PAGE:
Southern offense stepping up

The Southern football team convened on the practice fields Saturday morning to conduct its final intrasquad scrimmage — and to hopefully put a stamp on what has been a long, grueling and hot preseason camp.

In the time between last week’s scrimmage and Saturday, the offense displayed signs of significant progress in moving the ball effectively against the first-team defense.

Unofficially, quarterback Dray Joseph completed 19 of 28 passes for 157 yards to go along with an interception and a touchdown.

Sophomore wide receiver Willie Quinn continued to shine in camp. He led the receiving corps with four catches for 47 yards — including a 35-yard touchdown play, on which he ran a 5-yard hitch route, caught the ball, made two defenders miss and scampered down the sideline for the score.

“That’s the type of things we are going to need out of Willie,” Joseph said. “We need for him to be explosive.”

Southern coach Dawson Odums also was very pleased with Quinn’s play Saturday.

“I think people are going to find out about Willie Quinn this year,” Dawson said with a sly grin. “Our opponents are going to find out about him. The guy makes plays.”

The Jaguars running game proved effective Saturday — a point of emphasis for co-offensive coordinator Chad Germany all camp.

Freshman running back Kylum Favorite was impressive running with the first-team offense in place of injured back Lenard Tillery.

Favorite carried 10 times for 42 yards.

Odums said he was extremely excited with what he saw out of his running game and credited offensive line coach Chennis Berry concerning the future prospects of his team’s ground attack.

“Other than the fumbles, the running backs did a decent job,” Odums said. “We have one of the better offensive line coaches in the country. We’ve been able to run the ball everywhere him and I have been.

“All the teams that he has worked on have been able to run the ball, and that’s a testament to what type of coach he is.”

Juinior quarterback Wynton Perro and freshman Deonte Shorts each saw plenty of snaps as they continue to compete for the backup role behind Joseph.

“I think Wynton did a decent job of moving the team today,” Germany said. “Shorts did some good things. But both of those guys have some things to work on.”

Joseph, for his part, broke down the race from his perspective.

“What we do as a unit is, we get together and watch the film,” Joseph said. “Me, coach Germany and the rest of the quarterbacks, we sit down together and we track each throw.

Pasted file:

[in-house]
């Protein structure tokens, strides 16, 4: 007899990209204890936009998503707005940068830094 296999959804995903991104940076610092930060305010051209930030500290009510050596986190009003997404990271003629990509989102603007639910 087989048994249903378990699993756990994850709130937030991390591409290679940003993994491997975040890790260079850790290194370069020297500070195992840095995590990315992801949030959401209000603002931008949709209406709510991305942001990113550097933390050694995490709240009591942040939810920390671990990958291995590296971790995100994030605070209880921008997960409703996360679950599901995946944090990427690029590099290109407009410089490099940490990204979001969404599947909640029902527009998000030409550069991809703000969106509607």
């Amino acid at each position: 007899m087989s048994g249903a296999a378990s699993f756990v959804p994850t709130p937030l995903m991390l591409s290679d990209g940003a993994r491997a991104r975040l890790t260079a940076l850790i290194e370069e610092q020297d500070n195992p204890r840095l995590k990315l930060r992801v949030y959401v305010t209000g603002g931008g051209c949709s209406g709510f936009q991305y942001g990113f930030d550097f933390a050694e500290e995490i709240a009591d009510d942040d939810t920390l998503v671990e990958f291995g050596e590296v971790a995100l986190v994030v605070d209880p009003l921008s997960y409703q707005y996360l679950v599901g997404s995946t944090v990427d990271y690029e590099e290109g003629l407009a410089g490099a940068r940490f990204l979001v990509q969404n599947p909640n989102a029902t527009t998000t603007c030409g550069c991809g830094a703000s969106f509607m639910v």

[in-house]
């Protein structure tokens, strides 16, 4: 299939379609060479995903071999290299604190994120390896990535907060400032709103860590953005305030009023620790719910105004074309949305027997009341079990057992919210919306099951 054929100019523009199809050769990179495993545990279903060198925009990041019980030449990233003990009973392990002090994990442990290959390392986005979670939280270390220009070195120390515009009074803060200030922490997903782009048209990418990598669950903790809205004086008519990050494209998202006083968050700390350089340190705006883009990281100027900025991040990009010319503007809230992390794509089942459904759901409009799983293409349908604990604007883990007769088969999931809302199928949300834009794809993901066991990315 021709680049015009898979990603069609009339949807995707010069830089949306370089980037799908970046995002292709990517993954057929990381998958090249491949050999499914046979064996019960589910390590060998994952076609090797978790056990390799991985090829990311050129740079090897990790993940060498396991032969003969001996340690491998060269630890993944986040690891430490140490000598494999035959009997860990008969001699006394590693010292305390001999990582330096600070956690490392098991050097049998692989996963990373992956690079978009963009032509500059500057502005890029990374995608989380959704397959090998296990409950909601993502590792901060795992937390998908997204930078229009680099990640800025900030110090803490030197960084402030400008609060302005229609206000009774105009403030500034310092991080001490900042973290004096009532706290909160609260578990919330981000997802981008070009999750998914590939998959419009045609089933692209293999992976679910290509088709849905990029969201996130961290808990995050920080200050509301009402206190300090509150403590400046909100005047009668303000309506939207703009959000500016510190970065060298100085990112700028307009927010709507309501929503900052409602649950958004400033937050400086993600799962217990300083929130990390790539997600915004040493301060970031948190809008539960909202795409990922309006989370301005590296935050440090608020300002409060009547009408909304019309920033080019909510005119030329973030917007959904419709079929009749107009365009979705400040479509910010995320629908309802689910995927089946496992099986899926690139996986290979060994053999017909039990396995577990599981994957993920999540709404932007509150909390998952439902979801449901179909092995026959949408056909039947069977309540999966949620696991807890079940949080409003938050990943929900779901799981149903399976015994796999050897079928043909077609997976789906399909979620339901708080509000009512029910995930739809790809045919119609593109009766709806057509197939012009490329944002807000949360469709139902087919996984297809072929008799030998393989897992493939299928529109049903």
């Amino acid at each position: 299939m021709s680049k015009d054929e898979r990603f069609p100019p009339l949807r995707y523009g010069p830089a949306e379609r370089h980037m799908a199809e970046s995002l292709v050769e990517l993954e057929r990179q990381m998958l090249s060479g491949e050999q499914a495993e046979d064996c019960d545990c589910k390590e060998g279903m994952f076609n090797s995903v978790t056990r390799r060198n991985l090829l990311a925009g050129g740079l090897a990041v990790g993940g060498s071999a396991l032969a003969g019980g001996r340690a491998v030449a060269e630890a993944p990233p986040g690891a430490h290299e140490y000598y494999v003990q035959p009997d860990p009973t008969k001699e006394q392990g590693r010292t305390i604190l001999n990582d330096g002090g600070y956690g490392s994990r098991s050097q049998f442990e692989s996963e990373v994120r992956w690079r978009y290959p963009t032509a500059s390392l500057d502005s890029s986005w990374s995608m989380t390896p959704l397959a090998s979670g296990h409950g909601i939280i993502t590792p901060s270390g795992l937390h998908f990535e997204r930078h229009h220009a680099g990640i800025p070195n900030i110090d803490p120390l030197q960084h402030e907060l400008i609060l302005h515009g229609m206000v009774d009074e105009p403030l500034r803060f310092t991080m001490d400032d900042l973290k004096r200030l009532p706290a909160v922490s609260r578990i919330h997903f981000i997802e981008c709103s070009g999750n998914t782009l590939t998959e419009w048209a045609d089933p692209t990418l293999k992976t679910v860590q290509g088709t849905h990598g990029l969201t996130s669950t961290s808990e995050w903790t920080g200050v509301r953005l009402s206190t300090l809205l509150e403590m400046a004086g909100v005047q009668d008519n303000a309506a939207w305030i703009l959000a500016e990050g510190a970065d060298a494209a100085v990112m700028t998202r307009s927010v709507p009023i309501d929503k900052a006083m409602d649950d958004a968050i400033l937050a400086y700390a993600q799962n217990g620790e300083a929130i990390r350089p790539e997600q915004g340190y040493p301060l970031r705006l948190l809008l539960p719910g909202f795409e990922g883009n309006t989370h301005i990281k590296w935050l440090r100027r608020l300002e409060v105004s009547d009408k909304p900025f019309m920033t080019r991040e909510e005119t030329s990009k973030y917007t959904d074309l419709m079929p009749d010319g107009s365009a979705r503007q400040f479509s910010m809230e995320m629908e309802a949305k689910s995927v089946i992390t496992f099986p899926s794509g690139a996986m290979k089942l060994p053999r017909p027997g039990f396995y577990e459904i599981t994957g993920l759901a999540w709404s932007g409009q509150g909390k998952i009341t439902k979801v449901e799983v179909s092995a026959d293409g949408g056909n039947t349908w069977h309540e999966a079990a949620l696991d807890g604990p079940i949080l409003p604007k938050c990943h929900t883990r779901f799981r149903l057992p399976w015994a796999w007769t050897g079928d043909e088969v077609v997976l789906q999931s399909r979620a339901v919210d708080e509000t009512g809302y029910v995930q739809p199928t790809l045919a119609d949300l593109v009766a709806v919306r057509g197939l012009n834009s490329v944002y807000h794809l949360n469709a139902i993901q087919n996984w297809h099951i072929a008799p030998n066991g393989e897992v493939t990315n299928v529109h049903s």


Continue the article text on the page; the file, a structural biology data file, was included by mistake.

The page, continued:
“What we do to make it fair is, whoever got the better completion percentage, whoever has the least mental mistakes, that’s who’s going to be the backup. It was neck-and-neck before today, so we’ll watch the film and see what that tells us.”

The defense still made plenty of plays throughout the scrimmage, unofficially collecting four takeaways and eight sacks while delivering a few bone-crushing hits.

“This is a defense that’s designed for linebackers and safeties,” Odums said. “If they can get themselves into the right position, they can set themselves up for some major hits.”

Sophomore safety Dionte McDuffy has been putting himself into position to deliver these violent hits.

Just as he did in the Aug. 10 scrimmage, McDuffy applied a solid hit to receiver Sam Altman, who was streaking across the middle of the field for a pass.

This time, McDuffy applied the hit without penalty.

“The defense did a great job of cleaning up the targeting today,” Odums said.

The NCAA has placed an emphasis on targeting defenseless receivers heading into the season.

Odums said he believes the rule lacks merit.

“If it’s not a television game, how can you expect the official with a naked eye to make that split decision?” Odums said. “To be able to determine whether the hit was targeting legally or illegally, that’s too much pressure to put on the official.

“The officials have been trained that if it’s a close call to throw the flag. And that doesn’t benefit the kids.”

As for the rest of the team, one area seems to need dramatic improvement between now and the Aug. 30 opener at Houston: the kicking unit.

The Jaguars were a mere 1-for-5 on field-goal attempts Saturday, missing kicks from 20, 23, 30 and 35 yards.

The lone connection came from senior kicker Matt Hill, who drilled a 28-yard attempt.

“I’m not happy,” Odums said. “I’m not happy with our kicking game right now. We’ll give them an opportunity to see if they can’t get better before Houston.”

Injury report

The Jaguars escaped preseason camp with only a few injuries, losing only fullback Brian McCain (leg) for six to eight weeks and starting running back Lenard Tillery (ankle) for two to three weeks.

But Southern suffered injuries to two crucial defensive players Saturday: starting senior linebacker Anthony Balancier, and sophomore starting defensive end Donald Phillips.

Odums said after Saturday’s scrimmage he was unsure of the severity of the injuries but hopes to have an update soon.